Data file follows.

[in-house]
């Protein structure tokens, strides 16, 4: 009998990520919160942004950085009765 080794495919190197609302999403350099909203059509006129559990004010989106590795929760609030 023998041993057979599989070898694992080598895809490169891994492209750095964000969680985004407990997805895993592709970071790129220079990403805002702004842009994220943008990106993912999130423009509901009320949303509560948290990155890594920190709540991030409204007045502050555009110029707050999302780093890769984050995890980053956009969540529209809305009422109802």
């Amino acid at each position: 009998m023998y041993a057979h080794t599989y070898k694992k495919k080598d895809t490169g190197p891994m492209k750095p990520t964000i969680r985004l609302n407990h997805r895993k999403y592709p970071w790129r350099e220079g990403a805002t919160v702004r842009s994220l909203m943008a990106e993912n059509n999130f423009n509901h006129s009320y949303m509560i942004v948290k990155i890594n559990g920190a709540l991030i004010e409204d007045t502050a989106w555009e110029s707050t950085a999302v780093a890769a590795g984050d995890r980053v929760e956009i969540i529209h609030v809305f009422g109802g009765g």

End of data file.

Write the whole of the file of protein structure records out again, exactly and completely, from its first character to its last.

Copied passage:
[in-house]
């Protein structure tokens, strides 16, 4: 009998990520919160942004950085009765 080794495919190197609302999403350099909203059509006129559990004010989106590795929760609030 023998041993057979599989070898694992080598895809490169891994492209750095964000969680985004407990997805895993592709970071790129220079990403805002702004842009994220943008990106993912999130423009509901009320949303509560948290990155890594920190709540991030409204007045502050555009110029707050999302780093890769984050995890980053956009969540529209809305009422109802």
């Amino acid at each position: 009998m023998y041993a057979h080794t599989y070898k694992k495919k080598d895809t490169g190197p891994m492209k750095p990520t964000i969680r985004l609302n407990h997805r895993k999403y592709p970071w790129r350099e220079g990403a805002t919160v702004r842009s994220l909203m943008a990106e993912n059509n999130f423009n509901h006129s009320y949303m509560i942004v948290k990155i890594n559990g920190a709540l991030i004010e409204d007045t502050a989106w555009e110029s707050t950085a999302v780093a890769a590795g984050d995890r980053v929760e956009i969540i529209h609030v809305f009422g109802g009765g």